Jul 8, 2014

Vietnam - English program in Vietnam metropolis rapped for lack of transparency

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A program launched by the Ho Chi Minh City Department of Education and Training (DOET) has recently triggered strong criticism for its lack of transparency.

On June 30, British Consul General Douglas Barnes made a statement to the local press, affirming that there is no agreement between the Department for Education (DfE) or the Standard and Testing Agency (STA) from the UK and the DOET and/or EMG Education - the distributor of Cambridge International Examinations (CIE) in Vietnam - to supply curriculum test materials or to assure the quality of any aspect of teaching delivered in the southern Vietnamese city, nor has any formal approach been made to the DfE/STA to discuss such an arrangement.

The statement was made in response to requests made by a number of local reporters following a press conference held by the DOET on June 23.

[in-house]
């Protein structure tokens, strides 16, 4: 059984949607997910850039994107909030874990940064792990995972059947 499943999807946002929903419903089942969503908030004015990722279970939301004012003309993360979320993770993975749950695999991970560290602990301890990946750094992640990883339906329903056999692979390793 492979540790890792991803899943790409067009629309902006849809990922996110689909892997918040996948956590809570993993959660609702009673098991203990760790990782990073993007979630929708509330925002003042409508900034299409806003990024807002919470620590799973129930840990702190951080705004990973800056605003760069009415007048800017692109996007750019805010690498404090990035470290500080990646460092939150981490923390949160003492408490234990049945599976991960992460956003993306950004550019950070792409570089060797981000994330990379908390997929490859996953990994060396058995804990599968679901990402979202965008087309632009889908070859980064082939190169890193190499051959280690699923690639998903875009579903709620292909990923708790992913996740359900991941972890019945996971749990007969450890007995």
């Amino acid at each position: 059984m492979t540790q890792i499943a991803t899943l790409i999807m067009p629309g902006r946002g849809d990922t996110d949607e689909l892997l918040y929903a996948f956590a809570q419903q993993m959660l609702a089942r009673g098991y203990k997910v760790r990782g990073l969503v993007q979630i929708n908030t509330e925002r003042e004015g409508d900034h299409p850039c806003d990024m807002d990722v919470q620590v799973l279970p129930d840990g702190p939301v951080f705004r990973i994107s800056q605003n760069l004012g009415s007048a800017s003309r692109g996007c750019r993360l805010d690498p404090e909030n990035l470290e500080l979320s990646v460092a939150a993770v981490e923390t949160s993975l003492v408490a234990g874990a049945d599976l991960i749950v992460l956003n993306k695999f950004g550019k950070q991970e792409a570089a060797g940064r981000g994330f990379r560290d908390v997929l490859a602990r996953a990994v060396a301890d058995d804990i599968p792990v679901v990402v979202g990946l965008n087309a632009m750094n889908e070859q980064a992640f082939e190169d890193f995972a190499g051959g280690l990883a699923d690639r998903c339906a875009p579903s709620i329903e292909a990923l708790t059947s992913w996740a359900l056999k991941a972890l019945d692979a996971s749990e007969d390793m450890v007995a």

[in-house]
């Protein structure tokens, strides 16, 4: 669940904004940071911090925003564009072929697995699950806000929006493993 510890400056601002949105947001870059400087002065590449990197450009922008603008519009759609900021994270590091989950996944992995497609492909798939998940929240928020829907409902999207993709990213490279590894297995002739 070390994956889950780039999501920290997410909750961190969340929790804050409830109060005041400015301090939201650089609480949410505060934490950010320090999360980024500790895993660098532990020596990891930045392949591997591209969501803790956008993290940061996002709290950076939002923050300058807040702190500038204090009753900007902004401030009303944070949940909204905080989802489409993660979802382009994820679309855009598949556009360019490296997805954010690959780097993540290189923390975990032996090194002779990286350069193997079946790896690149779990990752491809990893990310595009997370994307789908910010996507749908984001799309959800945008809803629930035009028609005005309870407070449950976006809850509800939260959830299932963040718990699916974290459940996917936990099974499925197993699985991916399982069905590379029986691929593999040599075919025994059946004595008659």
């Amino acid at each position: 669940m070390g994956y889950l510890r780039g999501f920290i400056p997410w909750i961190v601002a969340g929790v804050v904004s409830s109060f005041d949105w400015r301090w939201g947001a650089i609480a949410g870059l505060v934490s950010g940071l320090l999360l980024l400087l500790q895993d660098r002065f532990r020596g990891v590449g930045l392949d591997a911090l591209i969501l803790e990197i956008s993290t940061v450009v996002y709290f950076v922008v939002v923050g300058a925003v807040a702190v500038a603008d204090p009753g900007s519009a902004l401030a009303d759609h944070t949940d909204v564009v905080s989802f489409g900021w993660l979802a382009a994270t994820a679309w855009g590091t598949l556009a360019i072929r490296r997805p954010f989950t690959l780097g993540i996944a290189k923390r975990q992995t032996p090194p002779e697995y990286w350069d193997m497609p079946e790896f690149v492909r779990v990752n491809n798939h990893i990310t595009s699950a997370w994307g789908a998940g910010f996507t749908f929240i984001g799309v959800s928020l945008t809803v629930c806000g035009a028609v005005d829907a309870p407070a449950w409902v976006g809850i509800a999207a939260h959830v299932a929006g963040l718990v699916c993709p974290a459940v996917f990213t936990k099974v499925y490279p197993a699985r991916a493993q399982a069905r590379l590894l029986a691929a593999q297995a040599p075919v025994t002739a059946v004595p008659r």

The conference was to announce the city’s new program, the “Integrated Program,” which has been developed from the UK National Curriculum and integrated with the Vietnamese curriculum, according to the DOET.

The “Integrated Program” is to replace the Cambridge International General Certificate of Secondary Education (IGCSE) which has been taught in the city since 2010, the Vietnamese department said.
Accordingly, the new program will teach elementary and middle school students English in 6 shifts per week. Even such subjects as math and science will be taught in English.

The new program is attempting to adjust the way in which math, science and English are taught to advanced standards in an effort to ease academic pressure.

Previously, students became overstressed because they had to follow two separate programs from the Vietnamese educational ministry and Cambridge.

Controversial program

The statement has shocked the public since it completely denies the DOET’s claim that they were working in cooperation with the DfE and that they had worked with the British department since December 2011 on the development of the program.

After the British Consul General’s statement, EMG’s vice chairman Nguyen Phuong Lan expressed her surprise to Tuoi Tre (Youth) newspaper.